Only a couple of weeks ago I started sketching in the career eulogy column for Matt Hasselbeck.
I would tout his many achievements, leading the Seahawks to four division titles and a Super Bowl while remaining an unwavering team leader, citizen and role model.
In fact, in the 30 years I’ve been in this business, considering the many hundreds of athletes and coaches I’ve known, I’d list Matt Hasselbeck as the most admirable, multi-dimensional human being I’ve covered.
But, dang, he was an awful quarterback near the end of the 2010 season. And his team was going nowhere in the process.
He was 35 and had been beaten up. And, frankly, it was sad to watch. The old competitiveness was there, but the execution was not. The spirit strong; the arm weak.
There were times, especially when he took off his helmet, I thought of the great old photo of the aging Y.A. Tittle at the end of his career, blood running down his face, looking tired and near the end of the line.
Over a dismal one-month span, Hasselbeck threw 10 interceptions and lost three fumbles. Yes, he was hurt, he had little blocking and no diversionary running attack. So he tried to do too much and ended up too often doing the wrong thing.
It was time for him to be profusely thanked for his many accomplishments and have the franchise move on toward the future.
But only a few weeks later, given his late revival and curious league circumstances, I’d argue that the best thing the Seahawks could do is try to lock him up for a couple more years.
He’s a free agent. But because of the looming labor lockout, nobody knows exactly what will happen in the market place – who else will be available, and when.
Hasselbeck, though, is a known commodity, and to tie him down would be solid insurance against an unsteady future. This debate would have seemed ludicrous in the final weeks of the season.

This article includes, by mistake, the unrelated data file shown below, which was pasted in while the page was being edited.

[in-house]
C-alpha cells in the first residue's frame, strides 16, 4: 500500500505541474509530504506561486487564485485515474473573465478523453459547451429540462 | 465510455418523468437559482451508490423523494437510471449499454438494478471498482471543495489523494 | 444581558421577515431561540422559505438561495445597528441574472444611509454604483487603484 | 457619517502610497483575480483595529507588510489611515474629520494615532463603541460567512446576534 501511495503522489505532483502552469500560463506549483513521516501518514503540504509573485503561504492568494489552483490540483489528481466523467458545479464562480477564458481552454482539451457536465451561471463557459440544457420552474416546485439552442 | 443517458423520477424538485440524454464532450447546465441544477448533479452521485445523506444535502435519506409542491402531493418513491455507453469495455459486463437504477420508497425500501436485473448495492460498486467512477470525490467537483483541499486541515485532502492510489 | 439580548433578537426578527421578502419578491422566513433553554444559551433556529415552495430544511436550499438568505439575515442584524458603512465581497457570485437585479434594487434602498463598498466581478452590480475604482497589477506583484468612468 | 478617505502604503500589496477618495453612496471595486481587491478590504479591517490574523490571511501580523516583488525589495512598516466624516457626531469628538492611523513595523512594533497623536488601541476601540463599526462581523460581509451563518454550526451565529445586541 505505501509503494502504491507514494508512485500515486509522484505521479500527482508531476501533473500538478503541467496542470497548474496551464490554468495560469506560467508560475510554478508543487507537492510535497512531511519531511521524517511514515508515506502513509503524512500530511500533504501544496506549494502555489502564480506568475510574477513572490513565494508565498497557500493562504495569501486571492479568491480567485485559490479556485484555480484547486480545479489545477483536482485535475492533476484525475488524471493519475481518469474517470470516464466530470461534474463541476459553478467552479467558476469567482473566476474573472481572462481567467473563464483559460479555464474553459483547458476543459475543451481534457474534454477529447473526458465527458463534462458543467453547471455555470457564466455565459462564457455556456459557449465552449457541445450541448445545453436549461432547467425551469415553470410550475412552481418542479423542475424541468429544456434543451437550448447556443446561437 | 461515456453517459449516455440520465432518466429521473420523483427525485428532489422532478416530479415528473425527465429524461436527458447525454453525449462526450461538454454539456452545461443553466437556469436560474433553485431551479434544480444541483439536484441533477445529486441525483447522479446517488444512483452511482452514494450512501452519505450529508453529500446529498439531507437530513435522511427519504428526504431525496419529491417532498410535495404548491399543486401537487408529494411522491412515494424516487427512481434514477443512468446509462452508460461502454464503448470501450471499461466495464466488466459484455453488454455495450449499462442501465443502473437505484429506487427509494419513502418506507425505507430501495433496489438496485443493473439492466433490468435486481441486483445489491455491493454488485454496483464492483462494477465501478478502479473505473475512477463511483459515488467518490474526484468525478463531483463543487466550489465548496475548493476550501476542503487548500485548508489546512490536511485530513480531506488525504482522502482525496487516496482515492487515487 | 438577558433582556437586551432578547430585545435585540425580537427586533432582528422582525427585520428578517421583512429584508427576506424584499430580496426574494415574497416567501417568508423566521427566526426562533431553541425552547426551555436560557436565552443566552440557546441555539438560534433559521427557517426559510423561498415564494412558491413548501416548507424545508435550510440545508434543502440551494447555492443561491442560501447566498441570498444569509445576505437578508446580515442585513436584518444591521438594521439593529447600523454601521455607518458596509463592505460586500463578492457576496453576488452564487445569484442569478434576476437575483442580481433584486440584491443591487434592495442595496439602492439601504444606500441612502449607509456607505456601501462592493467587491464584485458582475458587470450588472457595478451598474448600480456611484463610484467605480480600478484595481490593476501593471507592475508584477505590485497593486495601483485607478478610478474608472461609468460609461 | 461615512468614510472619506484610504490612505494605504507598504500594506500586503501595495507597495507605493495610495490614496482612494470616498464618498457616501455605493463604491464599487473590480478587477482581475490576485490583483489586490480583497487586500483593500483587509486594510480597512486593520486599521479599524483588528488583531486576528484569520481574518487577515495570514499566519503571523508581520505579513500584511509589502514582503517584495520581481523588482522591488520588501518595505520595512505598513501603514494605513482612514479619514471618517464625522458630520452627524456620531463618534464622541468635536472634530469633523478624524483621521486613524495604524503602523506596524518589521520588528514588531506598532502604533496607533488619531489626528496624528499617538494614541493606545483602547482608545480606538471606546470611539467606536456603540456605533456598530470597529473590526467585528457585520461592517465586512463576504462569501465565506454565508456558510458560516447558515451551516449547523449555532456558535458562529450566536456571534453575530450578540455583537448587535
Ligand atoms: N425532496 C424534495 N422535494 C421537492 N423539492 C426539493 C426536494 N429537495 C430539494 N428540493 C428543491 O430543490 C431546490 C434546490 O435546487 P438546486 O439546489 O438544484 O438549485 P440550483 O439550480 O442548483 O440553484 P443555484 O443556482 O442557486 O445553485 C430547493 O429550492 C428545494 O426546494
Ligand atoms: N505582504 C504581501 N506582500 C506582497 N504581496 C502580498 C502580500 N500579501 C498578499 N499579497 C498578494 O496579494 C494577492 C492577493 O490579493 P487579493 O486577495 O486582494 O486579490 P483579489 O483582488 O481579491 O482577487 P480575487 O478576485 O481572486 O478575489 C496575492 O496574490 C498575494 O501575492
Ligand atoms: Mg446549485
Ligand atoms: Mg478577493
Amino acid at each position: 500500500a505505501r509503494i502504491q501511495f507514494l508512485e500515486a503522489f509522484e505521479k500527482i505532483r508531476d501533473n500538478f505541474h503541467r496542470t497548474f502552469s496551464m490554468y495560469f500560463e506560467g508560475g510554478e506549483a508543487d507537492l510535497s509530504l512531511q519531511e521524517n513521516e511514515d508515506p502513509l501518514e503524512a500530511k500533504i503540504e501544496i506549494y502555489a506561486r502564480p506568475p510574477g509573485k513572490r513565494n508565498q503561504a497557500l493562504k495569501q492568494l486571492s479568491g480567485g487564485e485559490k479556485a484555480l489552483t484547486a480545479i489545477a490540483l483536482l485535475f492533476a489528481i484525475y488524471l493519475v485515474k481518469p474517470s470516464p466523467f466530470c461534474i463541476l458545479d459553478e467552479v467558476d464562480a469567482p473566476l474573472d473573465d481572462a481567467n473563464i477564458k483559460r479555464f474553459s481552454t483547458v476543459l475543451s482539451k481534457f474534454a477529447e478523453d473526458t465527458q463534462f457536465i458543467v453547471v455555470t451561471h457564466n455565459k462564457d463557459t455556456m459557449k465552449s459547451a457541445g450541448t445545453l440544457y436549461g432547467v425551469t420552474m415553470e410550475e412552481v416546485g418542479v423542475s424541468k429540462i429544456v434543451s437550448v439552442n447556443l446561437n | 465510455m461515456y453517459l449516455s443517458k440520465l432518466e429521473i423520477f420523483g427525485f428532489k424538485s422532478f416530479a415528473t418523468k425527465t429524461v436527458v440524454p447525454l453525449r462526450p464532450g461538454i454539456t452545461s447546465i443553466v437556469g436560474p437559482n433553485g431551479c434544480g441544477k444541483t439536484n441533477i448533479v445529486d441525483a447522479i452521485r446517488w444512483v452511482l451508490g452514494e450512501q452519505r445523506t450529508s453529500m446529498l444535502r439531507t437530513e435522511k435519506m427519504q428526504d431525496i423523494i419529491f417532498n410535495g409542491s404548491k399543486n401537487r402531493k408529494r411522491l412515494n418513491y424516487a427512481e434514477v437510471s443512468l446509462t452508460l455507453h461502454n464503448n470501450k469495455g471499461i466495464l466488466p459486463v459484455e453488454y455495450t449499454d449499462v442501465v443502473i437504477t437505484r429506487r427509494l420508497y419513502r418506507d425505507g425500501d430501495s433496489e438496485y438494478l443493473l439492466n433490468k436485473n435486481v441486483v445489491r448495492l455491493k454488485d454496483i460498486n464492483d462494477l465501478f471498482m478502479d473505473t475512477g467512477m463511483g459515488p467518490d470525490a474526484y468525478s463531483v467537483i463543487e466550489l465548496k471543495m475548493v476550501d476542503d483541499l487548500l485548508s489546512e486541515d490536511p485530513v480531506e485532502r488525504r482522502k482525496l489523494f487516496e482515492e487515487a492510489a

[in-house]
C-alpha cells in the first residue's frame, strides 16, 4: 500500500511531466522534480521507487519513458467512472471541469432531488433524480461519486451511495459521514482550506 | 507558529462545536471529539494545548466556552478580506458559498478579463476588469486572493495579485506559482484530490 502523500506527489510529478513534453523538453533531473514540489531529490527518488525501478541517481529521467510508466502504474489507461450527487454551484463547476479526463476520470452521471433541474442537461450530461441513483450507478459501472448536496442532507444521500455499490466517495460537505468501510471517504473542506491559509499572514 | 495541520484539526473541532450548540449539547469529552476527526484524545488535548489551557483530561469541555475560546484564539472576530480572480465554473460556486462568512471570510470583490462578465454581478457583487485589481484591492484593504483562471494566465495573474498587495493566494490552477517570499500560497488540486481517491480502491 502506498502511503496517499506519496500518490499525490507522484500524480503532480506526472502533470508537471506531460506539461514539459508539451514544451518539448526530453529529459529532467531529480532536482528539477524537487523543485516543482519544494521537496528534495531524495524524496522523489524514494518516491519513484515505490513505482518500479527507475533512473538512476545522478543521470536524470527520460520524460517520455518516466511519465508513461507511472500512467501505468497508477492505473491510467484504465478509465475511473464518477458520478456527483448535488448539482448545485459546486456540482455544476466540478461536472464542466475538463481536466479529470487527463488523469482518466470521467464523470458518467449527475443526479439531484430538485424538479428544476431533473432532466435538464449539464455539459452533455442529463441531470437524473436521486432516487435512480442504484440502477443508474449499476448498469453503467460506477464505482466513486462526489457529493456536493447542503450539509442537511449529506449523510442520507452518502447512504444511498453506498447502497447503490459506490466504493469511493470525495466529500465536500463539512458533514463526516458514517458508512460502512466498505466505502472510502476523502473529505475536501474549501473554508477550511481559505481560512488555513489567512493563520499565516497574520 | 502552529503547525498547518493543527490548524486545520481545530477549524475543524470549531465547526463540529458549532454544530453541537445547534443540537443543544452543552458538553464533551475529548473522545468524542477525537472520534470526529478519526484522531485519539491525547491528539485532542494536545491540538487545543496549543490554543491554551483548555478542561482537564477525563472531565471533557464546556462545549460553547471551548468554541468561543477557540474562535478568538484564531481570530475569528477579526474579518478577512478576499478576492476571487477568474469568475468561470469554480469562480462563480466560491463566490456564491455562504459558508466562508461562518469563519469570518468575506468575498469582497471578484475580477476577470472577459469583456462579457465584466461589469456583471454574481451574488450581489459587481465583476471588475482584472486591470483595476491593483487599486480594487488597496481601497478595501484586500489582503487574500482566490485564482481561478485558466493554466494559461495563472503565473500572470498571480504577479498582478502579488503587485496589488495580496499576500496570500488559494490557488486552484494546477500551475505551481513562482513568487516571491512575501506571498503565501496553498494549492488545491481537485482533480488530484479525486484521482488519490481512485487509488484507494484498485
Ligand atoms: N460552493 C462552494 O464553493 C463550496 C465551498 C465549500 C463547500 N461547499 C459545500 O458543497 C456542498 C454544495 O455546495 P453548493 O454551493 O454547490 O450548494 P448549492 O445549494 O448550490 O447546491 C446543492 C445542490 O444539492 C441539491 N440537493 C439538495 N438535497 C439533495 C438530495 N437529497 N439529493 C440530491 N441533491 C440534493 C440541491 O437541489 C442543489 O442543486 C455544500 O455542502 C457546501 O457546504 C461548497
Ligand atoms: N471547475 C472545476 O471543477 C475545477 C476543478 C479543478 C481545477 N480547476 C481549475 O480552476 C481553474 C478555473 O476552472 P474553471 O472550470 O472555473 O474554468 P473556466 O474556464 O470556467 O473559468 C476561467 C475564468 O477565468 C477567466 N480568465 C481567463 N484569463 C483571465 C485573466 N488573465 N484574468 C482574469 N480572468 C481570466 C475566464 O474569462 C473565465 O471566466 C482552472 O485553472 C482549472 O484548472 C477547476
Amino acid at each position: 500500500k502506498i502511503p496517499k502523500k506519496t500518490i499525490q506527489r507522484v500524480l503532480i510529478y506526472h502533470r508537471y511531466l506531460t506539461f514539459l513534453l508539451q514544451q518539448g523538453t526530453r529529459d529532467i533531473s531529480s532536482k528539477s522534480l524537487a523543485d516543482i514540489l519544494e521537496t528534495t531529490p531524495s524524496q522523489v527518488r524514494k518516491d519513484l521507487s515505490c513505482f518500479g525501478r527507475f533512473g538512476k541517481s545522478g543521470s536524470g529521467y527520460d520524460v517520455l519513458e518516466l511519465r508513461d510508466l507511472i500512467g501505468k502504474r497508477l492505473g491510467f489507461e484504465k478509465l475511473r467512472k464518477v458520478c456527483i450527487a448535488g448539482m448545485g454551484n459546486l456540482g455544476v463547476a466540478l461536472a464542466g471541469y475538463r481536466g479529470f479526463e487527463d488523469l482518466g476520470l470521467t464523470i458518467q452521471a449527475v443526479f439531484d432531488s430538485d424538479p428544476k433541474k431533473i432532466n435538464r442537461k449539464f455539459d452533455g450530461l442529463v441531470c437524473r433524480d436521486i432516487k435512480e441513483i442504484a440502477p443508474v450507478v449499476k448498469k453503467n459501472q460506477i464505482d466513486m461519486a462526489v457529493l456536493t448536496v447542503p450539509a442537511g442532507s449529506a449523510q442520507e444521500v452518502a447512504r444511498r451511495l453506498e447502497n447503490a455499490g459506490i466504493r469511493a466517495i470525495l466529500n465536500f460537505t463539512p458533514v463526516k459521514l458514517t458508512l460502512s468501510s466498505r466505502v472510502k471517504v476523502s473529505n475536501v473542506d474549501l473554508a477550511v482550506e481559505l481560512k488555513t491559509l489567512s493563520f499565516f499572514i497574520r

Aside from a few good stretches here and there, his past three seasons (34 touchdown passes, 44 interceptions) have been a series of injuries and disappointments. We may point out that he’d had three offensive coordinators, three schemes and three head coaches in that time.
When his hip injury against Tampa Bay caused the staff to sit him in the final regular-season game in favor of backup Charlie Whitehurst, it was a pivotal moment. Whitehurst managed the team to a division title-clinching victory over St. Louis, but in his limited opportunities this season, he did not offer compelling evidence that he’s an elite quarterback in the making.
The win stretched the season, though, and Hasselbeck returned against two of the best teams in the conference, and had memorable performances. In a first-round upset of New Orleans, he threw four touchdown passes, and added three more in the second-round loss to Chicago.
All the things the Seahawks have listed as priorities – better talent on the offensive line, focusing on developing a rushing attack – will make Hasselbeck a more effective quarterback.
Now? Well, if you end up letting him go, you’d better find a better alternative. Even if you like somebody in what appears to be an unimposing pool of free-agent talent, it might be months before you settle this critical issue.
Meanwhile, there definitely will be a market for Hasselbeck, perhaps even among division brethren, who could quickly alter the competitive balance with a veteran quarterback.
If you can sign him for a reasonable cost for a couple of years, you can draft a prospective replacement and let him be groomed by Hasselbeck. He has said he has no problem with that, and understands that’s a part of the game.
He won’t just step aside, but he also won’t be an obstruction. He might be the ideal veteran to teach a young quarterback what it takes to be a professional – in all the ways that are important.
“I want to win … I’d love to do it here,” Hasselbeck said in a radio interview last week.
Hasselbeck is one of those players with enough perspective to understand that a career is about more than contract figures. But if a competitive team comes calling with a high salary in mind, he’d have to listen.
And that’s why it’s crucial for the Seahawks to fully communicate their plans, and convince Hasselbeck of his value here. Both Hasselbeck and coach Pete Carroll said that there was an almost immediate discussion about the matter following the Chicago loss.
Carroll called it “a good starting point.”
Nobody expects Hasselbeck to be the starter here for long. But he looks like the most reliable option for bridging the Seahawks’ present to their future.